A stitch and glue boat will typically use three or four sheets of 4mm Occume marine plywood. With careful cutting you may be able to be more efficient.
For a strip-built kayak a good rule of thumb is 2 board feet of western red cedar or other softwood for each foot of boat length. A board foot is a volume of wood 12" long x 12" wide by a nominal 1" thickness. Most wood you will buy is planed down to 3/4" thick or even 11/16" for some cedar and redwood.
To get a little bit more specific it takes just under 18 strips to cover a 12 inch wide area. In other words to completely cover one square foot of surface area on a boat you will need 18 linear feet of strips. If you are looking at a design with a surface area of 50 square feet you will need approximately 900 linear feet of strips. This does not leave much room for errors so you will want to include some extra.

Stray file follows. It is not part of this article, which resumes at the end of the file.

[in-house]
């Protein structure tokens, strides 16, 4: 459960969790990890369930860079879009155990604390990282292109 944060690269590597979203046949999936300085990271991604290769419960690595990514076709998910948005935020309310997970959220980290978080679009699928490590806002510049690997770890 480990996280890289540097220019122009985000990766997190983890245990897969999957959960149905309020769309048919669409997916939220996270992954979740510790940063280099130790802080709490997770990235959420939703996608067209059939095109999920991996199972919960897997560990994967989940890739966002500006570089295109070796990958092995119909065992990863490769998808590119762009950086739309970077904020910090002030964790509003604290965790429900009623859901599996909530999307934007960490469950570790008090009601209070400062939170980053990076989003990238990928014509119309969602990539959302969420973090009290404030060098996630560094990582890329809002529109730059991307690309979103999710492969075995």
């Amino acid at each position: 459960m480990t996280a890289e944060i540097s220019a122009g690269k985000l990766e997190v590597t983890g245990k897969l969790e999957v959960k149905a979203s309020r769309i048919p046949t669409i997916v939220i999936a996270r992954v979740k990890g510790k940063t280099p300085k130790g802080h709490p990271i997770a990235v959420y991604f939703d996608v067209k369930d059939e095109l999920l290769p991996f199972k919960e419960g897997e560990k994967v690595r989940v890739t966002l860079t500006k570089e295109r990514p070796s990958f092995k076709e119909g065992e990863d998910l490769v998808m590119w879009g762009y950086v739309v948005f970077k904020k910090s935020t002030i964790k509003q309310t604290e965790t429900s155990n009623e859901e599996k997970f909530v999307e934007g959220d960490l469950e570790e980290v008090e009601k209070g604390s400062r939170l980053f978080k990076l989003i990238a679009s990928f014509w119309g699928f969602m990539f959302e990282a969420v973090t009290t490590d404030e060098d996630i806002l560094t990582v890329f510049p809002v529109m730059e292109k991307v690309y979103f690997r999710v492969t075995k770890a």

You can typically get three 1/4" thick strips out of each inch of board width for a yield of 36 linear feet of strips per board foot. This works out to 1/2 a board foot of lumber per square foot of boat surface area. So for 50 square feet of surface area you would need a minimum of 25 board feet of lumber.
Notice that the surface area of a boat varies widely for boats of the same length; the Petrel has a surface area of 46 sq ft and the Great Auk is 59 sq ft. The rule of thumb would suggest 34 board feet where the Petrel only needs 23, but the Great Auk needs almost 30, so the rule generally over estimates, but you will probably happier to have too much wood instead of too little. Don't try to get exactly the right amount forcing you to use tiny scraps to finish covering the boat.
You will also want a small amount of hardwood to finish up the boat. The coaming lip can be made by cutting up scrap strips into thin laminations, but you may want some nice hardwood such as ash, cherry or mahogany. Outer stems can also be constructed of hardwood. One board at least 36" long x 6" wide should provide you enough for most purposes.